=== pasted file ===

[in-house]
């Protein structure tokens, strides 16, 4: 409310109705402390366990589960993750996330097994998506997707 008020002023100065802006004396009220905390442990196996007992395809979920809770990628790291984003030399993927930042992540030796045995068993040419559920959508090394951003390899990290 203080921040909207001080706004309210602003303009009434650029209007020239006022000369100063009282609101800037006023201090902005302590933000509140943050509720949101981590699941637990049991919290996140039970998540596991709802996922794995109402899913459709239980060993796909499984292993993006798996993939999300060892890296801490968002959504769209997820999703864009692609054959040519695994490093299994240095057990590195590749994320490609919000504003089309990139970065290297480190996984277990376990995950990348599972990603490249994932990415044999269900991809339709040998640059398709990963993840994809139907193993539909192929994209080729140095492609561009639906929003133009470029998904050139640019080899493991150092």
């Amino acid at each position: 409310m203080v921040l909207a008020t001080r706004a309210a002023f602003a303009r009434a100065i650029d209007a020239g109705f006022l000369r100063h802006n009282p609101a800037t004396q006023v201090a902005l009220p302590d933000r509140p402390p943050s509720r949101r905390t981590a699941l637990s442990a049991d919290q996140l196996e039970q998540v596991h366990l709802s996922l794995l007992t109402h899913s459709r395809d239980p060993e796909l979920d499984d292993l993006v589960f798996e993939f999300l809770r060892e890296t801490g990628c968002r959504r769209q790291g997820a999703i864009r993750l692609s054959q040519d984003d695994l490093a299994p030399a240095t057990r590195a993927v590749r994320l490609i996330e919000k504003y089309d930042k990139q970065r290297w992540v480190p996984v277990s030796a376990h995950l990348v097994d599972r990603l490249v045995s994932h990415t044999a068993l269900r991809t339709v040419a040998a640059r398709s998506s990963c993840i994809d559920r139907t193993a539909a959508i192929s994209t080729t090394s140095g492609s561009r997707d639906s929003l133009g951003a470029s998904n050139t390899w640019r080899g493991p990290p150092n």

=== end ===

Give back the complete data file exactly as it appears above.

[in-house]
């Protein structure tokens, strides 16, 4: 409310109705402390366990589960993750996330097994998506997707 008020002023100065802006004396009220905390442990196996007992395809979920809770990628790291984003030399993927930042992540030796045995068993040419559920959508090394951003390899990290 203080921040909207001080706004309210602003303009009434650029209007020239006022000369100063009282609101800037006023201090902005302590933000509140943050509720949101981590699941637990049991919290996140039970998540596991709802996922794995109402899913459709239980060993796909499984292993993006798996993939999300060892890296801490968002959504769209997820999703864009692609054959040519695994490093299994240095057990590195590749994320490609919000504003089309990139970065290297480190996984277990376990995950990348599972990603490249994932990415044999269900991809339709040998640059398709990963993840994809139907193993539909192929994209080729140095492609561009639906929003133009470029998904050139640019080899493991150092």
């Amino acid at each position: 409310m203080v921040l909207a008020t001080r706004a309210a002023f602003a303009r009434a100065i650029d209007a020239g109705f006022l000369r100063h802006n009282p609101a800037t004396q006023v201090a902005l009220p302590d933000r509140p402390p943050s509720r949101r905390t981590a699941l637990s442990a049991d919290q996140l196996e039970q998540v596991h366990l709802s996922l794995l007992t109402h899913s459709r395809d239980p060993e796909l979920d499984d292993l993006v589960f798996e993939f999300l809770r060892e890296t801490g990628c968002r959504r769209q790291g997820a999703i864009r993750l692609s054959q040519d984003d695994l490093a299994p030399a240095t057990r590195a993927v590749r994320l490609i996330e919000k504003y089309d930042k990139q970065r290297w992540v480190p996984v277990s030796a376990h995950l990348v097994d599972r990603l490249v045995s994932h990415t044999a068993l269900r991809t339709v040419a040998a640059r398709s998506s990963c993840i994809d559920r139907t193993a539909a959508i192929s994209t080729t090394s140095g492609s561009r997707d639906s929003l133009g951003a470029s998904n050139t390899w640019r080899g493991p990290p150092n």